In the past, life lease communities were age-restricted to people at least 55 or older, but this kind of discrimination is not legally feasible. In effect, though, these communities are intended for those 50 and older, and these communities are created where residents enjoy their retirement years surrounded by neighbours with similar tastes, needs, values, lifestyles and interests. In fact, the life-lease concept is more about creating a community than it is about building housing. As residents age, this community becomes an integral ingredient for a happy and healthy lifestyle, bringing a sense of belonging and peace of mind, as residents tend to look out for one another. Residents may also take an active role in managing the property and organizing activities and programs. This provides a sense of purpose that is not possible for someone isolated in a single family home or condominium.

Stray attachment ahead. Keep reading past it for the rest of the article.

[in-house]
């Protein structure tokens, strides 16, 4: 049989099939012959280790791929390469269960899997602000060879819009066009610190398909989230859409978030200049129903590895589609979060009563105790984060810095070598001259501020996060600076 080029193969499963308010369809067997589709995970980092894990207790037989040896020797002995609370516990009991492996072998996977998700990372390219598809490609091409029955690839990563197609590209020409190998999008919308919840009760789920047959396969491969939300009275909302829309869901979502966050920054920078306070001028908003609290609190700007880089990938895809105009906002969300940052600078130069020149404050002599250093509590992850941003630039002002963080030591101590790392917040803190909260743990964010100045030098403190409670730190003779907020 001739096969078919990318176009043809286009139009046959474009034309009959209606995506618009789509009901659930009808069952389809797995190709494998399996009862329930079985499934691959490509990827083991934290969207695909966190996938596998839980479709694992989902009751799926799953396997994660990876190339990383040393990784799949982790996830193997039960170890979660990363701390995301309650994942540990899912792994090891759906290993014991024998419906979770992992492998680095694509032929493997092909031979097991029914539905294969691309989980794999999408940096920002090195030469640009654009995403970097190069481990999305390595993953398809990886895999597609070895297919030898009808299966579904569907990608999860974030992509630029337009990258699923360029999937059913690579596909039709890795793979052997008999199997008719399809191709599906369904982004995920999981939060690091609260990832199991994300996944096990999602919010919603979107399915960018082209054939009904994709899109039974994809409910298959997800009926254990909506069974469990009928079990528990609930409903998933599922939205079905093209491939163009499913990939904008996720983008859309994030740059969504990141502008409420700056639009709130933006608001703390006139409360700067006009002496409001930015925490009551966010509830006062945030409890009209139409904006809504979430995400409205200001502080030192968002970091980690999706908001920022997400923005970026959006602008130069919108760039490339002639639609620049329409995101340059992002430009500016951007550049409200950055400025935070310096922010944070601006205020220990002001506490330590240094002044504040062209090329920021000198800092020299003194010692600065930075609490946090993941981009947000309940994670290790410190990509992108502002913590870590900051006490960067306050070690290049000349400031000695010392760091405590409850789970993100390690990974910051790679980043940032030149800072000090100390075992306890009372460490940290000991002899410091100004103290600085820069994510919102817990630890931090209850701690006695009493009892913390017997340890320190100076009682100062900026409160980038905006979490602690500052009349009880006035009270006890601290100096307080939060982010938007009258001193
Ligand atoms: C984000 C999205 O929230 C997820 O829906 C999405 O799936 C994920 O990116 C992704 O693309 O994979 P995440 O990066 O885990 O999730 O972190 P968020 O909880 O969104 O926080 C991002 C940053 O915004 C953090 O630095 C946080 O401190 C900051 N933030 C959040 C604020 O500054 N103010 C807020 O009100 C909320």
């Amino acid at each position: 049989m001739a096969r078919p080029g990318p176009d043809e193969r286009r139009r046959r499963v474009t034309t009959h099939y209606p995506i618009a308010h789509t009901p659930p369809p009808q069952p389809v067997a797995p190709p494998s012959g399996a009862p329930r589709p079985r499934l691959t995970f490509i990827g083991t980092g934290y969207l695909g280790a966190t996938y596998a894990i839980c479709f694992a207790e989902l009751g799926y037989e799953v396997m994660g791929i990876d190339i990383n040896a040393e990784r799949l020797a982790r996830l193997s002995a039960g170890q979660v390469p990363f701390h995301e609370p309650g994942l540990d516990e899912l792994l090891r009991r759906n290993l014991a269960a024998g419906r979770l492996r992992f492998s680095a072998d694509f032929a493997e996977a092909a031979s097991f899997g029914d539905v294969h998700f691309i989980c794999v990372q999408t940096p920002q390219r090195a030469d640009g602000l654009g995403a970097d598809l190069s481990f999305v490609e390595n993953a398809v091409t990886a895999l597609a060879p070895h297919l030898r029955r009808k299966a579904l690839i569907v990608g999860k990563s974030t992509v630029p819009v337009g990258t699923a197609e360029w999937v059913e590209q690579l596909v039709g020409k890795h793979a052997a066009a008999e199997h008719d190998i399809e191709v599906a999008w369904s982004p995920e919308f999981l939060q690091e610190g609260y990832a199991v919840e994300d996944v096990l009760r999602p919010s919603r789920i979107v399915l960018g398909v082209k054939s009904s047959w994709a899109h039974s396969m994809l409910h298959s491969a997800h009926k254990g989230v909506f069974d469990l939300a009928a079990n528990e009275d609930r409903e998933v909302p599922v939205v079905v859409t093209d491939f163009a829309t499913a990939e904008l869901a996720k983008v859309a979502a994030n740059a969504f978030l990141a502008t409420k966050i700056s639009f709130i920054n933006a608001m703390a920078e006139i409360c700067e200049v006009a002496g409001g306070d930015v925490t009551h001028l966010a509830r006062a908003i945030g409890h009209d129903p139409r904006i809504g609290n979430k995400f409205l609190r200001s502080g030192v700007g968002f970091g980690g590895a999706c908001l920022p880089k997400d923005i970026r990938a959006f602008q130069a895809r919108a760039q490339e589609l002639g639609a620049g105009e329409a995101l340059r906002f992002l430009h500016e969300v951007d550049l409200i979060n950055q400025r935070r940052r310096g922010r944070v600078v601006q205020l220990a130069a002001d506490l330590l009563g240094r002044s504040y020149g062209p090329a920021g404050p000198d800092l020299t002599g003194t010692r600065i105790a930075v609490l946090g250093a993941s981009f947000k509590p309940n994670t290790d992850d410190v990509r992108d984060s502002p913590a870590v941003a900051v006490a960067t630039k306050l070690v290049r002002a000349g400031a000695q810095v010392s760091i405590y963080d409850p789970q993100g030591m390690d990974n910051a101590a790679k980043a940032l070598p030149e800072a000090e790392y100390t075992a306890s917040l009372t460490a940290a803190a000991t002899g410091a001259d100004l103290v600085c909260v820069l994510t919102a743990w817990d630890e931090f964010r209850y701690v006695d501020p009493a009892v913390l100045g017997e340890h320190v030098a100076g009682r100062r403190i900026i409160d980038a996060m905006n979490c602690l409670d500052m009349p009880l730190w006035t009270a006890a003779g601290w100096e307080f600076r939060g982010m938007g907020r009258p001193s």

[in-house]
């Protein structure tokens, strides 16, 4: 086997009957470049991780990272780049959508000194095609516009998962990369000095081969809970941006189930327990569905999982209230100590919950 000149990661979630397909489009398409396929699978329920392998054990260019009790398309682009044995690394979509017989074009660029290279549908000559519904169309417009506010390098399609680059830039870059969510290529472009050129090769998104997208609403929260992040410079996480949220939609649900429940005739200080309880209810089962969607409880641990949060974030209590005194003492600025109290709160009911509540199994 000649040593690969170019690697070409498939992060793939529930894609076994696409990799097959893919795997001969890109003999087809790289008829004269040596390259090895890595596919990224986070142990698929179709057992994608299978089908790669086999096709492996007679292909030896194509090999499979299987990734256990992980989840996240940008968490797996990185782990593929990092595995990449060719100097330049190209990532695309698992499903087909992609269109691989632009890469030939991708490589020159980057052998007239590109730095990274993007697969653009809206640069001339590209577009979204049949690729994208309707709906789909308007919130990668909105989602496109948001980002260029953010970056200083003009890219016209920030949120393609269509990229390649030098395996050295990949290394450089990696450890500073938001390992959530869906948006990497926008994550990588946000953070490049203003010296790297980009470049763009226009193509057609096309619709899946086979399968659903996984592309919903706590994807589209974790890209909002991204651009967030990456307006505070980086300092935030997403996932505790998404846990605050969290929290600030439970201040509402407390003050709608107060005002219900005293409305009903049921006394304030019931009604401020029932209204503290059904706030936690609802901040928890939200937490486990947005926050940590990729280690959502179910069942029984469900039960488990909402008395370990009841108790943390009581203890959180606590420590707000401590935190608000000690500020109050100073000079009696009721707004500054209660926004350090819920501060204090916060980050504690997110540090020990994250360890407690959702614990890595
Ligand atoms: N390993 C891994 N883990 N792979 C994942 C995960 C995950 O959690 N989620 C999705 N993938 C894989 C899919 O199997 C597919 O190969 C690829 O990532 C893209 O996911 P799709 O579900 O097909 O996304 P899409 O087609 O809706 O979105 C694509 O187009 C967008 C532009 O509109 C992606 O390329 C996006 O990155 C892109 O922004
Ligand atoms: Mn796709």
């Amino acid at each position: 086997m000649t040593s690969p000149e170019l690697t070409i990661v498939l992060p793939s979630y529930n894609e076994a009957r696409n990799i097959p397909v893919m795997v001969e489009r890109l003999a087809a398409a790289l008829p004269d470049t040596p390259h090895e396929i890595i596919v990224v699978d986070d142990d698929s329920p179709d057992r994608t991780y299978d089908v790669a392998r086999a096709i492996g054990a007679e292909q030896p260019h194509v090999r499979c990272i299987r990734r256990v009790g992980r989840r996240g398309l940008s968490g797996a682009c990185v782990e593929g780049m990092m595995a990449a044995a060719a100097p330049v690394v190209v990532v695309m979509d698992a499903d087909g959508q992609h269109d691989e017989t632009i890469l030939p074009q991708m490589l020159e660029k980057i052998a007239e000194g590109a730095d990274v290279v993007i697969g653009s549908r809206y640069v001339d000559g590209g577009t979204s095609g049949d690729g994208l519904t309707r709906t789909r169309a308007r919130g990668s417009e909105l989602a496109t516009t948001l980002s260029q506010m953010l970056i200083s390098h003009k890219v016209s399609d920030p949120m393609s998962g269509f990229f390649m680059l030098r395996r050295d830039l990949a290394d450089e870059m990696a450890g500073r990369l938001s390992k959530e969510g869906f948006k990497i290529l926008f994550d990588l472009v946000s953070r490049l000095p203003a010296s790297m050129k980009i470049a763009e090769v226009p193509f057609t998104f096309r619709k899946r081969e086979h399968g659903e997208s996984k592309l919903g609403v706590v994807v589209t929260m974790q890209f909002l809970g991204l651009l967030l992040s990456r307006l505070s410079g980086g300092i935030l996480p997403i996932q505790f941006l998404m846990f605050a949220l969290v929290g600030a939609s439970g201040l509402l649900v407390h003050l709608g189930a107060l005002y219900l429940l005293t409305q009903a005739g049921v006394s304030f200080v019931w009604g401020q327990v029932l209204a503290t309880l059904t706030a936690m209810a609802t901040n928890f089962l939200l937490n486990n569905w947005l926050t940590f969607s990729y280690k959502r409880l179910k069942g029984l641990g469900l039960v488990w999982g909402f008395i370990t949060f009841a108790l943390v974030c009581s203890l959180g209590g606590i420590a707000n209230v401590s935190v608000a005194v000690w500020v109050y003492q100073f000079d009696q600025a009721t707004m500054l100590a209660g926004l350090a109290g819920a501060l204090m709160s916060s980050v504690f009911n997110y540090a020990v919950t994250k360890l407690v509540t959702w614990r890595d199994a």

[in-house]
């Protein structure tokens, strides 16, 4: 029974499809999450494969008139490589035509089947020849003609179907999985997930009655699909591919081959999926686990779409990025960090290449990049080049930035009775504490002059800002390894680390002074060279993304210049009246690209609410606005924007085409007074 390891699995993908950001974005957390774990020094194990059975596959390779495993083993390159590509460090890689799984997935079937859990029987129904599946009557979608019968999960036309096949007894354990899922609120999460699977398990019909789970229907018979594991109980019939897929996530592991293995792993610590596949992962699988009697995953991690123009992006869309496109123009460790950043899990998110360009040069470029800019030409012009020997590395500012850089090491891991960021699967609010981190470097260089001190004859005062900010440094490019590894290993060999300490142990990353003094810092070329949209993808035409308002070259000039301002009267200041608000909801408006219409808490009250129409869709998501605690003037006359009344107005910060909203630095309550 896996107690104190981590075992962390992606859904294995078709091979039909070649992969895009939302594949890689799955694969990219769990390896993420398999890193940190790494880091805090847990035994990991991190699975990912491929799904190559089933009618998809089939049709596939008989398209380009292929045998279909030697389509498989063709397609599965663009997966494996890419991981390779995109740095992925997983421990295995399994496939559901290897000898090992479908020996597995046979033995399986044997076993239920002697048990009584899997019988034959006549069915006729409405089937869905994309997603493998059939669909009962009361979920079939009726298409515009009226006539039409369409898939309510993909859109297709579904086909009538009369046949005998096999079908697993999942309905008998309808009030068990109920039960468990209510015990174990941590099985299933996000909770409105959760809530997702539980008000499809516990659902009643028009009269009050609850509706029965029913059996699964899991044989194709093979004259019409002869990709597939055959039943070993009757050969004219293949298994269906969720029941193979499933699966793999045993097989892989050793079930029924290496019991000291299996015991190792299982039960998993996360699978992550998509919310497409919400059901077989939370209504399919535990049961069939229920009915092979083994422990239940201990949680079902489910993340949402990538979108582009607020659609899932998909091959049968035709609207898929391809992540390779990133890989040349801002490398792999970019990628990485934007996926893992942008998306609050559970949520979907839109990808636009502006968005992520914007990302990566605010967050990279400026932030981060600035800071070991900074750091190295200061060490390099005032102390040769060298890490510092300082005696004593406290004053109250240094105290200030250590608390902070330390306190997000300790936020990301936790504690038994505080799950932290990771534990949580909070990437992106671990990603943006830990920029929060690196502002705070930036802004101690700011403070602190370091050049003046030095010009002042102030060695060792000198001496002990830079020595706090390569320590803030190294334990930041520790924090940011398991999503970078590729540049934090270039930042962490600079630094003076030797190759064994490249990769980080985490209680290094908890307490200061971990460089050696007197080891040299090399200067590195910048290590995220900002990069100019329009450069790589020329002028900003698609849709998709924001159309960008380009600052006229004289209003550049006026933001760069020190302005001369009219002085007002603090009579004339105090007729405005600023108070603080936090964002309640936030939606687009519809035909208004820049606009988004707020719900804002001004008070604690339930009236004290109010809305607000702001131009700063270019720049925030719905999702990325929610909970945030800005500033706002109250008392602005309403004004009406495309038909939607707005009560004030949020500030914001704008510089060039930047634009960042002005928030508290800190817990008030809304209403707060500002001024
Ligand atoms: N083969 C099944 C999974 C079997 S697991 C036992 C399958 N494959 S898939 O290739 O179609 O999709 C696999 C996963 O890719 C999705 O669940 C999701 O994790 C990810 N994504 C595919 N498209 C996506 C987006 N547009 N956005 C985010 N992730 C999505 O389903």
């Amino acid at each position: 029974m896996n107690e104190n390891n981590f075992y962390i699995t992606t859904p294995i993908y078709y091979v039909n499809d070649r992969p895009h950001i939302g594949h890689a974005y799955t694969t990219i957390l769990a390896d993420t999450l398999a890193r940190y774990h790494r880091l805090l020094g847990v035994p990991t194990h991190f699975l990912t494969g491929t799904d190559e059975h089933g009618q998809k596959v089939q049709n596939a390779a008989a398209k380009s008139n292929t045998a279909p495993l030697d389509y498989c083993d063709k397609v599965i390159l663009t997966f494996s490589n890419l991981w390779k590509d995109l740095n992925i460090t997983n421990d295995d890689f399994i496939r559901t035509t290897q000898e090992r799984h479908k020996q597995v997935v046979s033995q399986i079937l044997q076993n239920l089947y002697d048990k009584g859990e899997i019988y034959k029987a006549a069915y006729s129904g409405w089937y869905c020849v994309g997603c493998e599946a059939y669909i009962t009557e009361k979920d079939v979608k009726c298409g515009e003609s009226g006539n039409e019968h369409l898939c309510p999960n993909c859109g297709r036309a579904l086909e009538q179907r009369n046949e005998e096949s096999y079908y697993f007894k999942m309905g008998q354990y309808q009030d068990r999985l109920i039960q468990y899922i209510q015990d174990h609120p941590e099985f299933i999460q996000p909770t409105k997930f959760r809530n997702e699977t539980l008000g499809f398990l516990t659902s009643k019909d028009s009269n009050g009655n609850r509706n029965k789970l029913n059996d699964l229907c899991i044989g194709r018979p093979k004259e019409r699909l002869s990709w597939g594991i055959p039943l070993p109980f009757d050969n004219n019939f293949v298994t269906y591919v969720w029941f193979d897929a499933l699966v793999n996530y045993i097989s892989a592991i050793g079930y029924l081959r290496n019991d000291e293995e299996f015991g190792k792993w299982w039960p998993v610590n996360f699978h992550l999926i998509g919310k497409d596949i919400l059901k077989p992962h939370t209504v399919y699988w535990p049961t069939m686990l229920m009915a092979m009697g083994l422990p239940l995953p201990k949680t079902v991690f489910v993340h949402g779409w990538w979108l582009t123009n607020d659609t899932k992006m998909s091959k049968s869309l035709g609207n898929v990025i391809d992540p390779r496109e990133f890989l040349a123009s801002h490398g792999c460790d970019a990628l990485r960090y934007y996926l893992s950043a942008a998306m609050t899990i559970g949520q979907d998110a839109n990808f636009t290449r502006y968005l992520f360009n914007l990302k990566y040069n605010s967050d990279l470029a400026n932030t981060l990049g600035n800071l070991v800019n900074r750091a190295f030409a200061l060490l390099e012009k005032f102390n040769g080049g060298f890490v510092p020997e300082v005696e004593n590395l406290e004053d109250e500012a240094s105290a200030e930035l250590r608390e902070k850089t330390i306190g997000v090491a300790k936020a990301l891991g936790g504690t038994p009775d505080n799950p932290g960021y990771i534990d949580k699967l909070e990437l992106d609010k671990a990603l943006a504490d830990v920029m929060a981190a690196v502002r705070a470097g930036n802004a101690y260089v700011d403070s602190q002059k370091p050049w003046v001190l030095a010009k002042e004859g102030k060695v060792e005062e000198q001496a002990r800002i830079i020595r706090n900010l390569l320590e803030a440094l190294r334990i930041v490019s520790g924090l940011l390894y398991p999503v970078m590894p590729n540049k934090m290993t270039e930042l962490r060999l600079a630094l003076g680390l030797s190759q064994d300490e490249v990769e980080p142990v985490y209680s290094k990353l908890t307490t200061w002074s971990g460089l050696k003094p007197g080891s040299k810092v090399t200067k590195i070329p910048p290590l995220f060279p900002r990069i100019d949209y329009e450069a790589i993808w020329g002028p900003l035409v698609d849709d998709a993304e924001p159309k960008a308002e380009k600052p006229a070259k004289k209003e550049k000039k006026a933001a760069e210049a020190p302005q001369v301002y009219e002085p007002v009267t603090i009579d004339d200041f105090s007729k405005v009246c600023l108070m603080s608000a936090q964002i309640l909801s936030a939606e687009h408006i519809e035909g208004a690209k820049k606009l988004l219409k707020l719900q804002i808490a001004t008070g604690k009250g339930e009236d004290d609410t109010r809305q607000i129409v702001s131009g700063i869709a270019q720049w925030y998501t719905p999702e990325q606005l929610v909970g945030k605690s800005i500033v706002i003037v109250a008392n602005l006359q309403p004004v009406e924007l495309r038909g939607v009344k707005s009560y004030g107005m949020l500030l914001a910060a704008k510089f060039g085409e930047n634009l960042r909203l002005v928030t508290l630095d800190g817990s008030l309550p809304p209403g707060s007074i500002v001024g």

- The majority of life-lease communities are developed and owned by non-profit organizations, charitable groups, service clubs or religious institutions.
- When a resident leaves or passes away, the lease usually can be sold to someone on the sponsor's waiting list or on the open market, or transferred back to the development's sponsoring organization. Some life-lease agreements permit the interest to be passed to the resident's family through their will. The estate can then decide whether to sell this interest or retain it for their retirement.
- Most Ontario projects operate under a "market value" life-lease model that means the seller will earn equity when they transfer their interest, similar to selling a private home.